When we arrived at the gates of Linz, a servant was standing there to conduct us to the Old Count Thun's, where we are still living. I really cannot tell you how they overwhelm us with kindness in this house. On Thursday, the Fourth of November, I am going to give a concert in the theater, and, as I have not a single symphony by me, I am writing away over head and ears at a new one, which must be ready by then.Mozart had been married for just over a year and he and his wife were returning from visiting his father--an unhappy occasion as his new bride and his father did not get along. But this stopover in Linz was a happy contrast and the symphony reflects this.
There are some aspects of the music that clearly reflect the influence of Haydn, the leading symphony composer at the time. One is the slow introduction to the first movement, a first for Mozart, but very common in Haydn's symphonies. This introduction makes use of mixture from the minor mode and short chromatic scales to give it a mysterious quality. The opening theme of the following allegro is rather more asymmetrical than Haydn would likely have used: it begins with a 17-measure sentence. The first part, the presentation, is extended by two measures, but the continuation is shortened by one measure! Haydn was certainly capable of odd phrase lengths, but he wrote them fairly rarely. Without analyzing the symphony in detail, I have the impression that the way it is put together is looser than we would find in Haydn. At the same time, there are rhythmic details that make for a brilliant surface. The basic material, instead of being very focused as in Haydn (who often made one simple thematic idea provide all the material for a whole first movement) tends to be more various and in constant flux. For example, the opening theme, which begins with two whole notes ascending by step, is answered in the next phrase with whole notes descending by step, and this continues into a new fanfare passage.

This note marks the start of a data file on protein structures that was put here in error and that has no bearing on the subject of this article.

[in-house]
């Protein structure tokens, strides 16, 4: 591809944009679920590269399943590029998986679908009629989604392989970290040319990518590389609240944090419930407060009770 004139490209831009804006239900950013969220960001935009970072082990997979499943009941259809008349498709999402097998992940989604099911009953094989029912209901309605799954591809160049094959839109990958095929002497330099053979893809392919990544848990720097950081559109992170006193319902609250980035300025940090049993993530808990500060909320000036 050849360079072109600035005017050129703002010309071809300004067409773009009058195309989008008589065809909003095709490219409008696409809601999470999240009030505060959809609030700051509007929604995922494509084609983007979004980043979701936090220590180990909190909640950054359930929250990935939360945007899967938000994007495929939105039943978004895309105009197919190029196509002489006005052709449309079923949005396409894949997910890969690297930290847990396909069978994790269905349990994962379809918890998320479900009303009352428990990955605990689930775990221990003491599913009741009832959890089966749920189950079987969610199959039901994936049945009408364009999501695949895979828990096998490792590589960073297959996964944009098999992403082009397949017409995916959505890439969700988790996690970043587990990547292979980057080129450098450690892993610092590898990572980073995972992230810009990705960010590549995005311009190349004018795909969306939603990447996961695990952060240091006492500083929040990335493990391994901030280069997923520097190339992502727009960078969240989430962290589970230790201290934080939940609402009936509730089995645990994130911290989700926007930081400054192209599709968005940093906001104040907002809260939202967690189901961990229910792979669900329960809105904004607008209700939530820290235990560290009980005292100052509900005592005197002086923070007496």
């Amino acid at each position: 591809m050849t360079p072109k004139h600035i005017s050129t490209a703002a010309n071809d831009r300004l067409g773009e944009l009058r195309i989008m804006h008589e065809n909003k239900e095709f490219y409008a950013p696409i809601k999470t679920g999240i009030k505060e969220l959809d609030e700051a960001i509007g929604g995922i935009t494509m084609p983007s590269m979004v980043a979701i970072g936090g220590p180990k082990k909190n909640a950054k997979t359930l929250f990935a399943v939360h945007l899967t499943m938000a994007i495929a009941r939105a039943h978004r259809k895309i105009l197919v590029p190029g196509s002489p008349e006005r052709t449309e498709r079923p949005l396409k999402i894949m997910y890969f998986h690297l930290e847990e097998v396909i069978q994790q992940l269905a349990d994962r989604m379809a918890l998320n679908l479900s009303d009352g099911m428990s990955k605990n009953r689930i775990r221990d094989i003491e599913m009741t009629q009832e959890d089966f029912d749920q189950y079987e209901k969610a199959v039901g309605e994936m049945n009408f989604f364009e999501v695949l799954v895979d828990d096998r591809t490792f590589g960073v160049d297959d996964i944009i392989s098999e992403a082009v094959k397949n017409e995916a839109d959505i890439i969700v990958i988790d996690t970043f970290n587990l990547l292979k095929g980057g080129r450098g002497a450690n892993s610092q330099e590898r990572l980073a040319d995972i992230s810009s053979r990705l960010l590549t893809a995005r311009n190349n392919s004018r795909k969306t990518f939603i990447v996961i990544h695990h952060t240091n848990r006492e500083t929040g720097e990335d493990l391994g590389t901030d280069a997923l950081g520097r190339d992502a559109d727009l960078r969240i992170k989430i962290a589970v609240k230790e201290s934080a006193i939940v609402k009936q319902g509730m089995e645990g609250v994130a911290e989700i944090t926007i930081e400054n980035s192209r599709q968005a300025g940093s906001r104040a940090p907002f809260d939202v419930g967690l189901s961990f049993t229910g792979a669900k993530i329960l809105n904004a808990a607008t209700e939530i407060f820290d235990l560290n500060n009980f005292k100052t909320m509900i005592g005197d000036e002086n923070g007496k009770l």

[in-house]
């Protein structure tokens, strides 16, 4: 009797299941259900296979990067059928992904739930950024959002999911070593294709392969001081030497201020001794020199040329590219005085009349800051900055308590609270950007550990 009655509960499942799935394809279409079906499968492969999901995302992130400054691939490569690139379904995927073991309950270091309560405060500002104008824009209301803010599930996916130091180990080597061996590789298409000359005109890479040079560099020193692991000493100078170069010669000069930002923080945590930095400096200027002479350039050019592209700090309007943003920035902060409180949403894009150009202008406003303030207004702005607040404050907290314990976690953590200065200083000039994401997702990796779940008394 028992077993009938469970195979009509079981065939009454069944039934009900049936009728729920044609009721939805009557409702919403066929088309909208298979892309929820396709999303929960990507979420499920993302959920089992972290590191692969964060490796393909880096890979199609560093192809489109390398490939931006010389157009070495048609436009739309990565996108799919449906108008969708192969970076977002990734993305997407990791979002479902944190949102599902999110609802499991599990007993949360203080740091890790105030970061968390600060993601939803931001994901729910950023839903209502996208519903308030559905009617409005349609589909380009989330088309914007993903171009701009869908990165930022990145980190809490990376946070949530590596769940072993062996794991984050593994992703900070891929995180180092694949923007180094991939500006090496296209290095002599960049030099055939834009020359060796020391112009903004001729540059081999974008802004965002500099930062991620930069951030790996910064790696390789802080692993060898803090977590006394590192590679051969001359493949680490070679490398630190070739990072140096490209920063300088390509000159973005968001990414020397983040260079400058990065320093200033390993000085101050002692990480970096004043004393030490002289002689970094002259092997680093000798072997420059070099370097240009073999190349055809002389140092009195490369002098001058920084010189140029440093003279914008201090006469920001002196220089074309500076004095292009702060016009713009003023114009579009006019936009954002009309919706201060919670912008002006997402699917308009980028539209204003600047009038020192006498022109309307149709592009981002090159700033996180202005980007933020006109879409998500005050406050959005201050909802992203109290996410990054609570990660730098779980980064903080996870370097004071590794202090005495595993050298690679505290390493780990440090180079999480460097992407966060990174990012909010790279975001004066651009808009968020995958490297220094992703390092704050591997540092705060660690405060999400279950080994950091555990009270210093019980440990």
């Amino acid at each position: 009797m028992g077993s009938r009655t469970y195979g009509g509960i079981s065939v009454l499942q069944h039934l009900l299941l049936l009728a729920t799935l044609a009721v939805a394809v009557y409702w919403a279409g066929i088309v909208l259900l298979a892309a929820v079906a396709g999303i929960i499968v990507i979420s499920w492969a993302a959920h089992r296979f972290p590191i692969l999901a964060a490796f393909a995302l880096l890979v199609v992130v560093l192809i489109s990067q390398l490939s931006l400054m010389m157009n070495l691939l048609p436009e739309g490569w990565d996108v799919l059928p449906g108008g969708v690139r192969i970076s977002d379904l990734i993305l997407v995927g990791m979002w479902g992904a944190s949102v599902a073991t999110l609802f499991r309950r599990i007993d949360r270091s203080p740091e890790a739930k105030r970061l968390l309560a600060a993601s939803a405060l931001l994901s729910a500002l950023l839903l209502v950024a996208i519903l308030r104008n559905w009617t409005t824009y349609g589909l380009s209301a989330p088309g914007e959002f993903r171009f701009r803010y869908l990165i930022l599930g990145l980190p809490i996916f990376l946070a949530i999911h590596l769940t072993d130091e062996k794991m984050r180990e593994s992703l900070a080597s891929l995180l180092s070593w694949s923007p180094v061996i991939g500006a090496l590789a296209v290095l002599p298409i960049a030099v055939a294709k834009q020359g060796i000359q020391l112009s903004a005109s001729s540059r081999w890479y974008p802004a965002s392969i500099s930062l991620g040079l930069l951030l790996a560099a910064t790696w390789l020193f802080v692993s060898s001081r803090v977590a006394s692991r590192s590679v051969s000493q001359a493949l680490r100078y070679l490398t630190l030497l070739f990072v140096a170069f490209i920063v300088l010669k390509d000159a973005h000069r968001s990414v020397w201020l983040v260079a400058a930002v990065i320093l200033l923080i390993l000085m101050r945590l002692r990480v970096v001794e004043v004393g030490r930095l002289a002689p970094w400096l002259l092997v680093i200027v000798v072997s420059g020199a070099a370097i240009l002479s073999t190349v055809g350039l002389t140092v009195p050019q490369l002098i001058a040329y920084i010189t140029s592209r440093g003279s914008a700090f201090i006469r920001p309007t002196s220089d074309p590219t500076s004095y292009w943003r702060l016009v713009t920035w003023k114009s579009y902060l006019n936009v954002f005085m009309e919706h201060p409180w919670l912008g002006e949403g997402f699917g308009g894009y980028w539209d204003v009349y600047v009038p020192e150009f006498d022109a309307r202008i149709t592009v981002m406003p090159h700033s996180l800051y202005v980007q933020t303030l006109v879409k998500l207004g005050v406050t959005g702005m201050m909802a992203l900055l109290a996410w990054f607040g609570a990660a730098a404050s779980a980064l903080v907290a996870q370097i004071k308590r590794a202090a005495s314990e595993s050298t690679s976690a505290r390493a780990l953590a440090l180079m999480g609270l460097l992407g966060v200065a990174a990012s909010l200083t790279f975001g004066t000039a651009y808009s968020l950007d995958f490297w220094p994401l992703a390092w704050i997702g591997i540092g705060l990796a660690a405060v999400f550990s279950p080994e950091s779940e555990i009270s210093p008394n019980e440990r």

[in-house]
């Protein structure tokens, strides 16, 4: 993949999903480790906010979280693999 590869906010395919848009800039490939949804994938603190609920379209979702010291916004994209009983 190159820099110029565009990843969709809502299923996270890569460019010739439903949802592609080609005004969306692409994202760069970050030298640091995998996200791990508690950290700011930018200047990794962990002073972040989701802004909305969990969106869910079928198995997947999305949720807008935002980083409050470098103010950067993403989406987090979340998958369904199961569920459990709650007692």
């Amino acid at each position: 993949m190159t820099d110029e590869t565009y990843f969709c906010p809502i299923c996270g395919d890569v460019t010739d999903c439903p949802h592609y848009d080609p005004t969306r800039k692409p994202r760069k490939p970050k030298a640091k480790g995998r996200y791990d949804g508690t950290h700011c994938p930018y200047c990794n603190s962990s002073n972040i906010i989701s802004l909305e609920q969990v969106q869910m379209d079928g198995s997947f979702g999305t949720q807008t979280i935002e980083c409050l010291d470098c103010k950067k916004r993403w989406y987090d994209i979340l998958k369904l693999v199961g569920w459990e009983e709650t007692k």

Here is that opening theme:
Haydn, at this point in time, is smoothing out and making more consistent his rhythmic writing, while Mozart's seems much more variegated. His wonderful gift for melody compensates for this as does his command of harmony, but one still has the impression that, at least in 1783, Mozart is not writing symphonies at the same level of mastery that Haydn is. Of course, Mozart has complementary abilities to Haydn's. While Haydn had to write quite a number of operas for his patron, none of them have made it into the core repertoire. Nearly every one of Mozart's operas is not only in the repertoire, but, as in the case of Don Giovanni, they are some of the very finest operas ever written. The same could be said of Mozart's piano concertos, which I need to explore in another series of posts. But, up until his final symphonies, numbers 38 to 41, Mozart does not offer the kind of profound symphonic writing and emotional depth that Haydn does.
I know this might seem heretical! But have a listen to the symphony for yourself and leave a comment. Here is the Vienna Philharmonic conducted by Karl Böhm:
Just for comparison, here is a link to my post on a Haydn symphony written around the same time.